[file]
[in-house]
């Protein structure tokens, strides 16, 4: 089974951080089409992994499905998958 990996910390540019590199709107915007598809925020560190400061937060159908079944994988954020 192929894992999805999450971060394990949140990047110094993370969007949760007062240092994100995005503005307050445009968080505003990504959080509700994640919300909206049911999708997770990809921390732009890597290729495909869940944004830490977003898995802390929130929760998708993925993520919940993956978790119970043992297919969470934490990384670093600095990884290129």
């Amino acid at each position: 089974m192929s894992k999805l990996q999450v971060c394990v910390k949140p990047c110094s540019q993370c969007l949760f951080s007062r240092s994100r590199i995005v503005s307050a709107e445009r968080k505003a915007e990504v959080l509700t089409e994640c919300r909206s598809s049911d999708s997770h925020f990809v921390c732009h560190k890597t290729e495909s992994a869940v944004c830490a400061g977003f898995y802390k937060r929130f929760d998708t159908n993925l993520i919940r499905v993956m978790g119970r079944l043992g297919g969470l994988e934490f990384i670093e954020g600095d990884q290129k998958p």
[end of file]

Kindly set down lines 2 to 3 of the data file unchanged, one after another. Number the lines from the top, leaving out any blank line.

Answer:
């Protein structure tokens, strides 16, 4: 089974951080089409992994499905998958 990996910390540019590199709107915007598809925020560190400061937060159908079944994988954020 192929894992999805999450971060394990949140990047110094993370969007949760007062240092994100995005503005307050445009968080505003990504959080509700994640919300909206049911999708997770990809921390732009890597290729495909869940944004830490977003898995802390929130929760998708993925993520919940993956978790119970043992297919969470934490990384670093600095990884290129």
């Amino acid at each position: 089974m192929s894992k999805l990996q999450v971060c394990v910390k949140p990047c110094s540019q993370c969007l949760f951080s007062r240092s994100r590199i995005v503005s307050a709107e445009r968080k505003a915007e990504v959080l509700t089409e994640c919300r909206s598809s049911d999708s997770h925020f990809v921390c732009h560190k890597t290729e495909s992994a869940v944004c830490a400061g977003f898995y802390k937060r929130f929760d998708t159908n993925l993520i919940r499905v993956m978790g119970r079944l043992g297919g969470l994988e934490f990384i670093e954020g600095d990884q290129k998958p």